Russia's official national holidays have at last settled down, now that those associated purely with the former Soviet regime have gone, often to be replaced by traditional religious holidays. The current public holidays are: Jan 1; Jan 6/7 (Orthodox Christmas); March 8 (Women's Day); May 1 and 2; May 9 (Victory Day); June 12; Nov 7. Russians also celebrate the unofficial Old New Year on 13/14 January - according to the Julian calendar.
 

Food and Drink
 
   Russia vacation tripadvisor   Russian foodWhat is the Russian food? One can say that Russian food is what Russians originally eat. However, the lunch of a person who lives in Moscow varies much from the lunch of a person who lives in Siberian countryside. The cities are always in a hurry and the fast food is the permanent leader there. Meanwhile, nobody will like the taste of a hot dog in villages.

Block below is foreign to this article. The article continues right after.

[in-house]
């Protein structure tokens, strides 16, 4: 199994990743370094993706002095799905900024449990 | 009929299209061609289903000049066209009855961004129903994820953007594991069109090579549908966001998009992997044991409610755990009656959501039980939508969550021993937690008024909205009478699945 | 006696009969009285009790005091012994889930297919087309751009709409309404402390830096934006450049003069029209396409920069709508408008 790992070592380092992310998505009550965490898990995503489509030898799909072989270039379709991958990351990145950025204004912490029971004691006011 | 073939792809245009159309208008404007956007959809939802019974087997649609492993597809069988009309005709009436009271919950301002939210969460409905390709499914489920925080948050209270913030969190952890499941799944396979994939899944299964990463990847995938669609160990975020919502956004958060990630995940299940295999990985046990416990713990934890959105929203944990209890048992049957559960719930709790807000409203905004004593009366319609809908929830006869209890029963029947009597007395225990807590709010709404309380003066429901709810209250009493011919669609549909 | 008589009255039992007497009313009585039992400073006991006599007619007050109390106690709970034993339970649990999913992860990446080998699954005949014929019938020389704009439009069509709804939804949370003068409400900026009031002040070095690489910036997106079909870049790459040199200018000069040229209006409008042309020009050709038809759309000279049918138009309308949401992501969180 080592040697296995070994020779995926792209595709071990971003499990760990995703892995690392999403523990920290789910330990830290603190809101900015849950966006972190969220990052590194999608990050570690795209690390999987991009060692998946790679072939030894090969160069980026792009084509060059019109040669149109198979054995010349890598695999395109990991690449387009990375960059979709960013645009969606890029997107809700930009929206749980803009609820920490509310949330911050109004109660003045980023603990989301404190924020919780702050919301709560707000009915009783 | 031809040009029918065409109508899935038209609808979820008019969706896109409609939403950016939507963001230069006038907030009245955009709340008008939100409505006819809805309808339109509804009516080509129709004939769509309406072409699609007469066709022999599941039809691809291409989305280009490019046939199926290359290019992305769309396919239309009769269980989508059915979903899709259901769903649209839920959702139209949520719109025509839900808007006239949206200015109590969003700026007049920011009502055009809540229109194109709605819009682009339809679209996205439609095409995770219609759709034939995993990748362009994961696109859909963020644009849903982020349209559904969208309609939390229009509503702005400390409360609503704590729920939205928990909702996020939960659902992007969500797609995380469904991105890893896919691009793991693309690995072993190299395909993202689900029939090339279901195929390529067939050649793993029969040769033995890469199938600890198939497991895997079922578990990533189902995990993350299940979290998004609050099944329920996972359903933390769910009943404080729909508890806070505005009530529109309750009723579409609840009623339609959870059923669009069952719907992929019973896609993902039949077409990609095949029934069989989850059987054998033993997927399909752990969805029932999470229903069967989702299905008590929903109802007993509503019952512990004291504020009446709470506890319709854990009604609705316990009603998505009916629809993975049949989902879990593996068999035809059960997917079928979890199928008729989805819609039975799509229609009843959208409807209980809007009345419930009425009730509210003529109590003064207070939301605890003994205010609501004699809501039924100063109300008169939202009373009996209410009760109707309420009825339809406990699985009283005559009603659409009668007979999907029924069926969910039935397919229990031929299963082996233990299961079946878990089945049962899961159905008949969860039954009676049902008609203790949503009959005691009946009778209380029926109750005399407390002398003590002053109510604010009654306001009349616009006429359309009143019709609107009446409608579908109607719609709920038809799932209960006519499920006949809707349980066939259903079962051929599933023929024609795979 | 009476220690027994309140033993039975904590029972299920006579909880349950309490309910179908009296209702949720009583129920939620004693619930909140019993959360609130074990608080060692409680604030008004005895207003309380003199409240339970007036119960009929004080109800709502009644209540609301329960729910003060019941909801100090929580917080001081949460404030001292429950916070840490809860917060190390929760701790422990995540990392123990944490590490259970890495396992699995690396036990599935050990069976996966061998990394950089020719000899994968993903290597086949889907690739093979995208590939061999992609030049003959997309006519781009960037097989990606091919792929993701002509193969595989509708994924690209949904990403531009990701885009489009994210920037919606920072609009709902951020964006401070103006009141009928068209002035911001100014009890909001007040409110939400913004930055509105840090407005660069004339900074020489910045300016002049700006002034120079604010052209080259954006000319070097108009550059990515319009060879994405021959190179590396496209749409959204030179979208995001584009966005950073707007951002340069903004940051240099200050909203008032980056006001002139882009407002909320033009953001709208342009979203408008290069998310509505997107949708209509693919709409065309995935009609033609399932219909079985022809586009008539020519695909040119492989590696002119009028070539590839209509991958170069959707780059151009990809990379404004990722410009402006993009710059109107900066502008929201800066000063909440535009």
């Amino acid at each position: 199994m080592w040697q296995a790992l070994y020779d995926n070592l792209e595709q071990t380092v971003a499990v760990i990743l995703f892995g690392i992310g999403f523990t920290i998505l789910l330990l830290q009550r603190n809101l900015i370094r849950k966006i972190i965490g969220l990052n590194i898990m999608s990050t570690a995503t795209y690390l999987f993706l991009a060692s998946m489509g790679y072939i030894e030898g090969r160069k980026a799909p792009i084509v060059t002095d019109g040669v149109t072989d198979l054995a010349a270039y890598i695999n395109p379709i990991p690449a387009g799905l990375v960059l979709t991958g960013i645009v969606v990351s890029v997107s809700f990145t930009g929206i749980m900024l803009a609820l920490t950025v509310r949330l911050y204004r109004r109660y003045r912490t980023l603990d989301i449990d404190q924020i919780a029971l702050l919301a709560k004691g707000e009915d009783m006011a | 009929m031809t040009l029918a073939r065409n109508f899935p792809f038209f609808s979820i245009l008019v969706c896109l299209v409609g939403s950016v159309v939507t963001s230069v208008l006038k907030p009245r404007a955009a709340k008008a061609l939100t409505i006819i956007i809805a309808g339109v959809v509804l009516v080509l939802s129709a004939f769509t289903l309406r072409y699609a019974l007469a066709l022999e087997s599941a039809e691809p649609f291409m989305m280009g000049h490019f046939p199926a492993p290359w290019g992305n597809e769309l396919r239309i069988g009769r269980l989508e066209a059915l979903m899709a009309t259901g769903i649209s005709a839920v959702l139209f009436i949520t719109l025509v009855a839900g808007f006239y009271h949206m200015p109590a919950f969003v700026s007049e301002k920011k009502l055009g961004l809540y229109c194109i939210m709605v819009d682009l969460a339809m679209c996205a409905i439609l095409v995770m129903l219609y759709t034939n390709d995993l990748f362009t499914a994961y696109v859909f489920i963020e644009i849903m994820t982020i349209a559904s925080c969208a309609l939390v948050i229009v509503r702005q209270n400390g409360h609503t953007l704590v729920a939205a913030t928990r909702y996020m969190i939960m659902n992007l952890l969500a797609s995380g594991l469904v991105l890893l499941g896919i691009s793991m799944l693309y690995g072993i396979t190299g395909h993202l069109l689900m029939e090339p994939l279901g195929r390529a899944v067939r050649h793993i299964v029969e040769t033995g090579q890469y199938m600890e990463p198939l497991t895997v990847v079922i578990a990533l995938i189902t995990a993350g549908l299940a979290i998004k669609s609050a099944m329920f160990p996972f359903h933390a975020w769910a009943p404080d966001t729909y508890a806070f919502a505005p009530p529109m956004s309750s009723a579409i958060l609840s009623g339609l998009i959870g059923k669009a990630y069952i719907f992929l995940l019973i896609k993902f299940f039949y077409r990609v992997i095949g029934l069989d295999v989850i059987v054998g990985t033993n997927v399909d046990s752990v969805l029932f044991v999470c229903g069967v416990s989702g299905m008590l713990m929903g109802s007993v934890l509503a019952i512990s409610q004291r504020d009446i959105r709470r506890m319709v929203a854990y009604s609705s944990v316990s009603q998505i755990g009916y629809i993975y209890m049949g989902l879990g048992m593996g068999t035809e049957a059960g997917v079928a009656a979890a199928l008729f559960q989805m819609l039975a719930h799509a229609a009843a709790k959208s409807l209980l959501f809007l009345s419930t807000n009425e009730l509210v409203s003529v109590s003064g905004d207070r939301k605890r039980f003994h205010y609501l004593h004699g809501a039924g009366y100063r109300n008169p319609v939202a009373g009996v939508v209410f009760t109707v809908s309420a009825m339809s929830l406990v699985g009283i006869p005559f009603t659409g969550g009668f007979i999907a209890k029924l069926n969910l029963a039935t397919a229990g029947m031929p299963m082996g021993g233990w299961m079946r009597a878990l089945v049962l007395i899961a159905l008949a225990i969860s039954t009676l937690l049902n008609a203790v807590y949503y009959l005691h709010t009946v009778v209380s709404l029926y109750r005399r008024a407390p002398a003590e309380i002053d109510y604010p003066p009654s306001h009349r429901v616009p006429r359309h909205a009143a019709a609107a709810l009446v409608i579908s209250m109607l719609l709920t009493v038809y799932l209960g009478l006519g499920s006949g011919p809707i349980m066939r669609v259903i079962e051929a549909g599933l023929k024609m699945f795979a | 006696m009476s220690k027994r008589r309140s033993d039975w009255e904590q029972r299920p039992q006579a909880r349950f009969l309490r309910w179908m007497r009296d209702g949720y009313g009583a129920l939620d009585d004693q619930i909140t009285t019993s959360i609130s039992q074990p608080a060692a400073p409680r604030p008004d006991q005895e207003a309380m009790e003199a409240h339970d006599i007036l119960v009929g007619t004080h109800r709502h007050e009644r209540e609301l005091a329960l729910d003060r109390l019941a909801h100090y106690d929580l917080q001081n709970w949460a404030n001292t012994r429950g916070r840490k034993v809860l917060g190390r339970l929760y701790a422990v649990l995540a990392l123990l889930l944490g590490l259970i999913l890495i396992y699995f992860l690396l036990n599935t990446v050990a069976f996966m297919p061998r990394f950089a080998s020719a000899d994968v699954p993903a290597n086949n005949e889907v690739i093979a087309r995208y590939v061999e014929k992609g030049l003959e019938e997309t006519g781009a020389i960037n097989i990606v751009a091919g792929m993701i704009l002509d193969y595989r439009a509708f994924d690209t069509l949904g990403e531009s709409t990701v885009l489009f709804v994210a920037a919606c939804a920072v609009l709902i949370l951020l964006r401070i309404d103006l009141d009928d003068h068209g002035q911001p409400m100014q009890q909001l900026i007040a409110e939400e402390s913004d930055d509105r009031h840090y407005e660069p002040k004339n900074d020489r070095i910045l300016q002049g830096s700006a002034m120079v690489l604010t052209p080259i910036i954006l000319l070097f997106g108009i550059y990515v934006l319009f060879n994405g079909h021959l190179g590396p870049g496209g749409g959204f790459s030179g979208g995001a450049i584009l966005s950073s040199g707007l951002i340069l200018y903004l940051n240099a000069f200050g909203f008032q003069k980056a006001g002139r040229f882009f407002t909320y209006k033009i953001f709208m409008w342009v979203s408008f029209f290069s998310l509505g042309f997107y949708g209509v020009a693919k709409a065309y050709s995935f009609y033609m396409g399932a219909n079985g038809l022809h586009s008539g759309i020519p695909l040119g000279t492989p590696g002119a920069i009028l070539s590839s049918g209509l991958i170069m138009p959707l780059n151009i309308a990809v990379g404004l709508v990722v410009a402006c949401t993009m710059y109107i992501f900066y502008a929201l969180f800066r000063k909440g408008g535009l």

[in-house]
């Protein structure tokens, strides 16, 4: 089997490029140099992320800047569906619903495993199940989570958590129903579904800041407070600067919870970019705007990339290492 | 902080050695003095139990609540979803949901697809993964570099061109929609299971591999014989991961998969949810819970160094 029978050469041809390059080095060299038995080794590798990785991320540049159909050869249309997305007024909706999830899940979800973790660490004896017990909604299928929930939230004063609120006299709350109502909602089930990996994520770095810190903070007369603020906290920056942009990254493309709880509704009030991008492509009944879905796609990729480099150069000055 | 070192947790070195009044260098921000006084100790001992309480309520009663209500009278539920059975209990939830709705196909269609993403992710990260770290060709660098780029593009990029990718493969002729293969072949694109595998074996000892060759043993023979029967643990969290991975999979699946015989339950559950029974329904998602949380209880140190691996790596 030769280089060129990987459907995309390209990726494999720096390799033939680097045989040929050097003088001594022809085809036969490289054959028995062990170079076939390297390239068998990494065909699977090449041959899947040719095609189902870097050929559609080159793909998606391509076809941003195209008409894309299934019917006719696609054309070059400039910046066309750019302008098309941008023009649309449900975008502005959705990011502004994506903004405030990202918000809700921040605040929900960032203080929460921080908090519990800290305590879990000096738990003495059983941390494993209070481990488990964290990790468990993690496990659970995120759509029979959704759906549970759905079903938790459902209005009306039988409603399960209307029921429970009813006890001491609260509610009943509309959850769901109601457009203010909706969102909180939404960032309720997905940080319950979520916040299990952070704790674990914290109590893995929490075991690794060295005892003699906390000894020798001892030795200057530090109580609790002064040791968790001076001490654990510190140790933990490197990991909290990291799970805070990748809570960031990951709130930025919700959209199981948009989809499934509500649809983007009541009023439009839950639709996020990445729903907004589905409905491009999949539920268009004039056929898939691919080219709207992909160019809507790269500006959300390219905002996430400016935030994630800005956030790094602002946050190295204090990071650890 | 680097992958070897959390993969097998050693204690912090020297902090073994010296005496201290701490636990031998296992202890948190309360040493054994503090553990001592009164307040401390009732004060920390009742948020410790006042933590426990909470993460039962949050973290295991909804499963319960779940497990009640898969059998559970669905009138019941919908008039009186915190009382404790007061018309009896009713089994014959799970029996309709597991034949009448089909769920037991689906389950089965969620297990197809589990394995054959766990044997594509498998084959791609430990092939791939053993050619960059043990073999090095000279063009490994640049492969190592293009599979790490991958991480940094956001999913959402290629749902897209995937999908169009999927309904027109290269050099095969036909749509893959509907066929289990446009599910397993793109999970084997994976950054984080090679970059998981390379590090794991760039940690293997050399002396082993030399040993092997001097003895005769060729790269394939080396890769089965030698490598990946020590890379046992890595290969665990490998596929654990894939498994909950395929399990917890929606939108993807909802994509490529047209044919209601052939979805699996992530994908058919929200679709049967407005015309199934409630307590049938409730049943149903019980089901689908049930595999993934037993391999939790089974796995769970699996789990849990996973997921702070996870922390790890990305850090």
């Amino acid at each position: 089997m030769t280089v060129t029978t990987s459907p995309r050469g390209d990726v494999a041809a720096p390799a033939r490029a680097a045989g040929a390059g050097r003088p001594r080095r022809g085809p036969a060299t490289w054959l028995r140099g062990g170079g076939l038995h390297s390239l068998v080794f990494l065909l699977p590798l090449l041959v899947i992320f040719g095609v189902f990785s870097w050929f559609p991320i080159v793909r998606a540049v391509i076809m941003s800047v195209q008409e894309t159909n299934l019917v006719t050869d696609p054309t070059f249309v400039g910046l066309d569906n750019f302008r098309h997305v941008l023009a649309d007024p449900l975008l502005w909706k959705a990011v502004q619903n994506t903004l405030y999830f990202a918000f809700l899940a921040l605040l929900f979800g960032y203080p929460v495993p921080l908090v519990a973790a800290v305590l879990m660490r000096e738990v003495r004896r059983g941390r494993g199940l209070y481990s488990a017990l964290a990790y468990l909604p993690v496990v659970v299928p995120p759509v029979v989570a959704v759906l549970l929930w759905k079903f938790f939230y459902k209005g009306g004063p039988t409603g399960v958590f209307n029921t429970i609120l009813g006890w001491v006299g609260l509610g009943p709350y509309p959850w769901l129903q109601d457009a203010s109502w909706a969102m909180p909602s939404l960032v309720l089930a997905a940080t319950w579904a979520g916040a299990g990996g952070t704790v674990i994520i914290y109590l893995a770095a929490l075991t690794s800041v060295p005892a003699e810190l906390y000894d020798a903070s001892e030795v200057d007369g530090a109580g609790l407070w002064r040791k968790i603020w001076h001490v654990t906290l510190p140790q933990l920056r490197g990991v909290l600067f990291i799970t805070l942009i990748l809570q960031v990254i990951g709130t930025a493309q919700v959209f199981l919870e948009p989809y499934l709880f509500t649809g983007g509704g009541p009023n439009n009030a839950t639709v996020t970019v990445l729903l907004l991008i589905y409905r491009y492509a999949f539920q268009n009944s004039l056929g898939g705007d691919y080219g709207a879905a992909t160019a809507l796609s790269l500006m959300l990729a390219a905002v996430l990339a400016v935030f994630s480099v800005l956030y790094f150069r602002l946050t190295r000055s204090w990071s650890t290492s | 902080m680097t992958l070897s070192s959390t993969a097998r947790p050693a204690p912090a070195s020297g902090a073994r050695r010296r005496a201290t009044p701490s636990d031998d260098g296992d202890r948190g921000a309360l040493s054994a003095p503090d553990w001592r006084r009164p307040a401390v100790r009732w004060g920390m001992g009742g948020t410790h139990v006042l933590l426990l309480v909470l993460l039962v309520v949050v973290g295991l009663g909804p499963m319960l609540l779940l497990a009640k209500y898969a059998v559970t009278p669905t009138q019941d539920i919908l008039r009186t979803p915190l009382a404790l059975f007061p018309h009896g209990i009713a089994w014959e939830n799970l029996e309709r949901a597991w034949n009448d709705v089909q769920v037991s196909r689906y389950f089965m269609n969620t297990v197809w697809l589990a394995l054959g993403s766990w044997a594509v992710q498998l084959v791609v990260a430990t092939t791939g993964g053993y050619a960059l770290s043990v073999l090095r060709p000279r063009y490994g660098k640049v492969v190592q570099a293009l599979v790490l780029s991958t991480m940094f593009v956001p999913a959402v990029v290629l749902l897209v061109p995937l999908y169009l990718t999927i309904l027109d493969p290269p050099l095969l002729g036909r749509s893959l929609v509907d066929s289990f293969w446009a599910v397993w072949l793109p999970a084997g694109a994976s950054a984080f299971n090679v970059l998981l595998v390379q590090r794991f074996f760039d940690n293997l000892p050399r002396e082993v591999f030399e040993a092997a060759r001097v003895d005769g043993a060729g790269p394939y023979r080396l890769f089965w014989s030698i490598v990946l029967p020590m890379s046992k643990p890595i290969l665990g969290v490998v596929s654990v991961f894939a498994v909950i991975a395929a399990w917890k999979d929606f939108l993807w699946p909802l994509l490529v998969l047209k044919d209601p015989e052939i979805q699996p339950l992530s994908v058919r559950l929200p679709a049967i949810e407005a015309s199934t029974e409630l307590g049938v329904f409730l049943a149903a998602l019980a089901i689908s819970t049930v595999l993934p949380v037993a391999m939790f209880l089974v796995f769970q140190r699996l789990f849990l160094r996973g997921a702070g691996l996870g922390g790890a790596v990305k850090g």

Russians eat various dishes and traditional meals arent the only ones we like. So, Russian food in general is a set of traditional meals, which most Russians eat not too often.

   Moscow and St Petersburg now abound in cafes and restaurants , offering everything from pizza to Indian, French and Chinese food. Many cater to the new rich or foreign businessmen, but cheap and middle-range establishments are plentiful, serving food with a local flavour. Credit cards are increasingly accepted, particularly in Moscow, but not in the cheaper establishments.

    Food